MI: Actually, this is about the basics. We’re talking about balance sheet reading, decision-making in a business, finance. We’re doing case studies of issues that could just as easily be done at HBS. Every associate in the firm goes through this training. The first- and second-year associates go through a different program that we basically do in-house at our conference center in Westchester.
And then the third-, fourth-, fifth- and sixth-year associates - every single one in the firm, basically for four years - goes to Harvard. They go four times in four years; one week this year, one week next year and so forth. We’re effectively putting 400 associates a year through the program for four years and forever after that.
LD: Are you looking for this to change the model of bringing in associates, winnowing them out and only admitting a very few to partnership?
MI: This is an investment we’re making. We know that still only a relatively small percentage of people that start out with us are going to make partners and that most of them will not stay the full term to see if they do or not. But our feeling is that the benefits we will get with better-trained lawyers, lawyers that will stay with us longer, attracting better lawyers and just having better morale and having this as something we can offer is worth the considerable investment in both out-of-pocket expense and, more importantly, taking a week out of everyone’s busy schedule.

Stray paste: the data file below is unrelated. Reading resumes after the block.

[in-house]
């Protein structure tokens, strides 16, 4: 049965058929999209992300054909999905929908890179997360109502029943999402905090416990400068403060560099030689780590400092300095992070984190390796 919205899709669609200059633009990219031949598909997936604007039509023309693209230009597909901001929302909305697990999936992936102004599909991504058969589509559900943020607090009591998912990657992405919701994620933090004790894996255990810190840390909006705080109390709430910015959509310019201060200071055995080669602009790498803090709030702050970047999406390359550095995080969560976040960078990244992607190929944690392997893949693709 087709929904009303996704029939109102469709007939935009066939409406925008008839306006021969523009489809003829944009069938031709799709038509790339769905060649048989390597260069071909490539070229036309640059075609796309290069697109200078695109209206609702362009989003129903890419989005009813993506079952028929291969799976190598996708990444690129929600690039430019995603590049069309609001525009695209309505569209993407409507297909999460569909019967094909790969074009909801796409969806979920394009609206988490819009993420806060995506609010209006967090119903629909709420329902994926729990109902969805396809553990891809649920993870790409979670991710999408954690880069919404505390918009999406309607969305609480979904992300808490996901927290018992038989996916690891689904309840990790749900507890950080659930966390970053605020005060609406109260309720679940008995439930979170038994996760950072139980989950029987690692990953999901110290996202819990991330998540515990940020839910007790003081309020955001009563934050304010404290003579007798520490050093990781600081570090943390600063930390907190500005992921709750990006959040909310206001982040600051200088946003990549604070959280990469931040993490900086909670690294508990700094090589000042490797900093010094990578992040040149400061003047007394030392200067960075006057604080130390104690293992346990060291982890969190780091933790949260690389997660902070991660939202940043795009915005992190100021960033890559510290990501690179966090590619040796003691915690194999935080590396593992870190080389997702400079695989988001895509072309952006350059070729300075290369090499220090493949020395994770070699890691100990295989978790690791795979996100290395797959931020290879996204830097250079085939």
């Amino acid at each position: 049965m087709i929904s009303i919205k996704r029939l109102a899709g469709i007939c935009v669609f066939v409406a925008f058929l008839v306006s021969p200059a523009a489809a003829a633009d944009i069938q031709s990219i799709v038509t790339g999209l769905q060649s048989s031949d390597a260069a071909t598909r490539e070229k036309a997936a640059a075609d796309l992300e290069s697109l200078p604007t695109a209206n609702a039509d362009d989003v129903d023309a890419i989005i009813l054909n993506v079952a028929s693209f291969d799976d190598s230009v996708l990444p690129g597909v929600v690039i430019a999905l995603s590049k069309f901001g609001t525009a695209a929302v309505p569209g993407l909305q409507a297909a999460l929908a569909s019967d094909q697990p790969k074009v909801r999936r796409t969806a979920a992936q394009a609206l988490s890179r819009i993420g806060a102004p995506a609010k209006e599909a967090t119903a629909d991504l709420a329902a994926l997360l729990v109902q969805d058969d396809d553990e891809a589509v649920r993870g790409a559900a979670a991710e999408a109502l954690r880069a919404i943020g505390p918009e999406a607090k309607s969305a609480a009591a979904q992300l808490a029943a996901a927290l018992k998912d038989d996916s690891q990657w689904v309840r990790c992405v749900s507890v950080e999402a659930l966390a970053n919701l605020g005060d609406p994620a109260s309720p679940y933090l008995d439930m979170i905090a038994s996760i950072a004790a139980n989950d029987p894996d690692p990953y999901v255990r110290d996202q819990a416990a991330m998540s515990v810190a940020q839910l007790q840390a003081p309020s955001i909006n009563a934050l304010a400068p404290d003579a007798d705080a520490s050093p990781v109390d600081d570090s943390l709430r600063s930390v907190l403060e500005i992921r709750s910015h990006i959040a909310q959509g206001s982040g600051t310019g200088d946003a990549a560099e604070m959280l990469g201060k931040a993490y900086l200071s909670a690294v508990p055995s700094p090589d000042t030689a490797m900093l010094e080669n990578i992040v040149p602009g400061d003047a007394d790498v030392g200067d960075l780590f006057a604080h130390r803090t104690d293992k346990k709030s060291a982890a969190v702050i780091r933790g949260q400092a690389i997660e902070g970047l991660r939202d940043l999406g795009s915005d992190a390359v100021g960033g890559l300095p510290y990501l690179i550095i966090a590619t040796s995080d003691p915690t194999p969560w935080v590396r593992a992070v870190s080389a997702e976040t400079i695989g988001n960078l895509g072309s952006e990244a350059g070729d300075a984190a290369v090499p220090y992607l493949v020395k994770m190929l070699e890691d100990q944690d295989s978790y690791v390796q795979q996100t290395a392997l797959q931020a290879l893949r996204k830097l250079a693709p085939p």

We also have partners that attend this as, I would say, minor presenters, because most of the work is done by the professors. The partners supplement at the end of the sessions. That’s not the way we started out. We started out with them actually presenting but now we leave that to the professionals at Harvard.
LD: It sounds like you like the results so far?
MI: It’s a ten.
LD: Have other firms asked you about the project?
MI: A lot of firms have asked, but so have other law schools. We’ve been very forthcoming in working with other law schools to tell them how we came up with the program and what’s involved in it.
LD: Do you expect other law firms to follow in your footsteps?